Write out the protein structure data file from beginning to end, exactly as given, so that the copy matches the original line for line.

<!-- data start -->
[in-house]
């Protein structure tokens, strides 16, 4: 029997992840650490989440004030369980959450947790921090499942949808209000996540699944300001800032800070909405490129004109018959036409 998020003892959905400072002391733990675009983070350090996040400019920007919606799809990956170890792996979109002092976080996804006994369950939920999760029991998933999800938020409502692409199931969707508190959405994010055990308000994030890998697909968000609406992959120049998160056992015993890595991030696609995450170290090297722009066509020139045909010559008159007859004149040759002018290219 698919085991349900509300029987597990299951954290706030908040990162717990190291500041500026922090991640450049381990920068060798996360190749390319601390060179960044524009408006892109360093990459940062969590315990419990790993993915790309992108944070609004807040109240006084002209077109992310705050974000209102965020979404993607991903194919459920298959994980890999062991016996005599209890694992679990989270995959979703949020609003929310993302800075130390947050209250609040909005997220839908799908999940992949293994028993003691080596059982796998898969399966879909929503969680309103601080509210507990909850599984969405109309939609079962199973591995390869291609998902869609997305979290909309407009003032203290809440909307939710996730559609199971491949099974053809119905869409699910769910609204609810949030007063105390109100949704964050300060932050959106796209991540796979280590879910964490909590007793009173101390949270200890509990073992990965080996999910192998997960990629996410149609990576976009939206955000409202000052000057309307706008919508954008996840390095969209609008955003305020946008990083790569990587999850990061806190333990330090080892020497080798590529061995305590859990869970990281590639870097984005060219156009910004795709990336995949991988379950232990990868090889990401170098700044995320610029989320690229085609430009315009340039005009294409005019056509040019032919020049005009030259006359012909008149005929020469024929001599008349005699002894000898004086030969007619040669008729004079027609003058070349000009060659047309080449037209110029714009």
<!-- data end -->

[in-house]
């Protein structure tokens, strides 16, 4: 029997992840650490989440004030369980959450947790921090499942949808209000996540699944300001800032800070909405490129004109018959036409 998020003892959905400072002391733990675009983070350090996040400019920007919606799809990956170890792996979109002092976080996804006994369950939920999760029991998933999800938020409502692409199931969707508190959405994010055990308000994030890998697909968000609406992959120049998160056992015993890595991030696609995450170290090297722009066509020139045909010559008159007859004149040759002018290219 698919085991349900509300029987597990299951954290706030908040990162717990190291500041500026922090991640450049381990920068060798996360190749390319601390060179960044524009408006892109360093990459940062969590315990419990790993993915790309992108944070609004807040109240006084002209077109992310705050974000209102965020979404993607991903194919459920298959994980890999062991016996005599209890694992679990989270995959979703949020609003929310993302800075130390947050209250609040909005997220839908799908999940992949293994028993003691080596059982796998898969399966879909929503969680309103601080509210507990909850599984969405109309939609079962199973591995390869291609998902869609997305979290909309407009003032203290809440909307939710996730559609199971491949099974053809119905869409699910769910609204609810949030007063105390109100949704964050300060932050959106796209991540796979280590879910964490909590007793009173101390949270200890509990073992990965080996999910192998997960990629996410149609990576976009939206955000409202000052000057309307706008919508954008996840390095969209609008955003305020946008990083790569990587999850990061806190333990330090080892020497080798590529061995305590859990869970990281590639870097984005060219156009910004795709990336995949991988379950232990990868090889990401170098700044995320610029989320690229085609430009315009340039005009294409005019056509040019032919020049005009030259006359012909008149005929020469024929001599008349005699002894000898004086030969007619040669008729004079027609003058070349000009060659047309080449037209110029714009």